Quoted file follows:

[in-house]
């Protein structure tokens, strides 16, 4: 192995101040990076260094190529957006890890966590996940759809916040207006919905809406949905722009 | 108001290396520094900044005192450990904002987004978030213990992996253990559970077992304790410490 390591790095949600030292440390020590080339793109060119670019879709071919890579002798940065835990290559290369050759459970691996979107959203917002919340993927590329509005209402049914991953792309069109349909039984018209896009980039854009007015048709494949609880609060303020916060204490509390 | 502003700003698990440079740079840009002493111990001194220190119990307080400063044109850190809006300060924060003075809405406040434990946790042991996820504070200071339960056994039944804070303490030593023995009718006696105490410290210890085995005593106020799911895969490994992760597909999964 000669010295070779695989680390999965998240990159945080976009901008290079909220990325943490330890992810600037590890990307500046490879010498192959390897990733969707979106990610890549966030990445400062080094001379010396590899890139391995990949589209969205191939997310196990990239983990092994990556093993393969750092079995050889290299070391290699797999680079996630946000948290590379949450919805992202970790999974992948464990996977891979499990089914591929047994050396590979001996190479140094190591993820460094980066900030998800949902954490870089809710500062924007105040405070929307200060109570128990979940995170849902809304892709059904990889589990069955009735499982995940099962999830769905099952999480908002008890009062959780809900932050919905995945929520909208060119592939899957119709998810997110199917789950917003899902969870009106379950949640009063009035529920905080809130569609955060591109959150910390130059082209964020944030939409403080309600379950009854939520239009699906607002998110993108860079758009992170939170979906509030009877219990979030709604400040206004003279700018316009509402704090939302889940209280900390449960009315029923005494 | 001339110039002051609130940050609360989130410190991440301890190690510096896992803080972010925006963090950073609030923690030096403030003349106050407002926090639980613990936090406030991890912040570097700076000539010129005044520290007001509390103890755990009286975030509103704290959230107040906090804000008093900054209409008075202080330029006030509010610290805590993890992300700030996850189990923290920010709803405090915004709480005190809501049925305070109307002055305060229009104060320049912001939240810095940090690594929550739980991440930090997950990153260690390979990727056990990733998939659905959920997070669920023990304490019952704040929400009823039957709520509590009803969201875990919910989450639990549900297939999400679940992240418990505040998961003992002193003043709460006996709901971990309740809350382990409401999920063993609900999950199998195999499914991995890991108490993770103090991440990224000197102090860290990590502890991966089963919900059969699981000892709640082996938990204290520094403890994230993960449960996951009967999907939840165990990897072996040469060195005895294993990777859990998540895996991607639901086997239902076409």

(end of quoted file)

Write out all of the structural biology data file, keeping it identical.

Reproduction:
[in-house]
């Protein structure tokens, strides 16, 4: 192995101040990076260094190529957006890890966590996940759809916040207006919905809406949905722009 | 108001290396520094900044005192450990904002987004978030213990992996253990559970077992304790410490 390591790095949600030292440390020590080339793109060119670019879709071919890579002798940065835990290559290369050759459970691996979107959203917002919340993927590329509005209402049914991953792309069109349909039984018209896009980039854009007015048709494949609880609060303020916060204490509390 | 502003700003698990440079740079840009002493111990001194220190119990307080400063044109850190809006300060924060003075809405406040434990946790042991996820504070200071339960056994039944804070303490030593023995009718006696105490410290210890085995005593106020799911895969490994992760597909999964 000669010295070779695989680390999965998240990159945080976009901008290079909220990325943490330890992810600037590890990307500046490879010498192959390897990733969707979106990610890549966030990445400062080094001379010396590899890139391995990949589209969205191939997310196990990239983990092994990556093993393969750092079995050889290299070391290699797999680079996630946000948290590379949450919805992202970790999974992948464990996977891979499990089914591929047994050396590979001996190479140094190591993820460094980066900030998800949902954490870089809710500062924007105040405070929307200060109570128990979940995170849902809304892709059904990889589990069955009735499982995940099962999830769905099952999480908002008890009062959780809900932050919905995945929520909208060119592939899957119709998810997110199917789950917003899902969870009106379950949640009063009035529920905080809130569609955060591109959150910390130059082209964020944030939409403080309600379950009854939520239009699906607002998110993108860079758009992170939170979906509030009877219990979030709604400040206004003279700018316009509402704090939302889940209280900390449960009315029923005494 | 001339110039002051609130940050609360989130410190991440301890190690510096896992803080972010925006963090950073609030923690030096403030003349106050407002926090639980613990936090406030991890912040570097700076000539010129005044520290007001509390103890755990009286975030509103704290959230107040906090804000008093900054209409008075202080330029006030509010610290805590993890992300700030996850189990923290920010709803405090915004709480005190809501049925305070109307002055305060229009104060320049912001939240810095940090690594929550739980991440930090997950990153260690390979990727056990990733998939659905959920997070669920023990304490019952704040929400009823039957709520509590009803969201875990919910989450639990549900297939999400679940992240418990505040998961003992002193003043709460006996709901971990309740809350382990409401999920063993609900999950199998195999499914991995890991108490993770103090991440990224000197102090860290990590502890991966089963919900059969699981000892709640082996938990204290520094403890994230993960449960996951009967999907939840165990990897072996040469060195005895294993990777859990998540895996991607639901086997239902076409």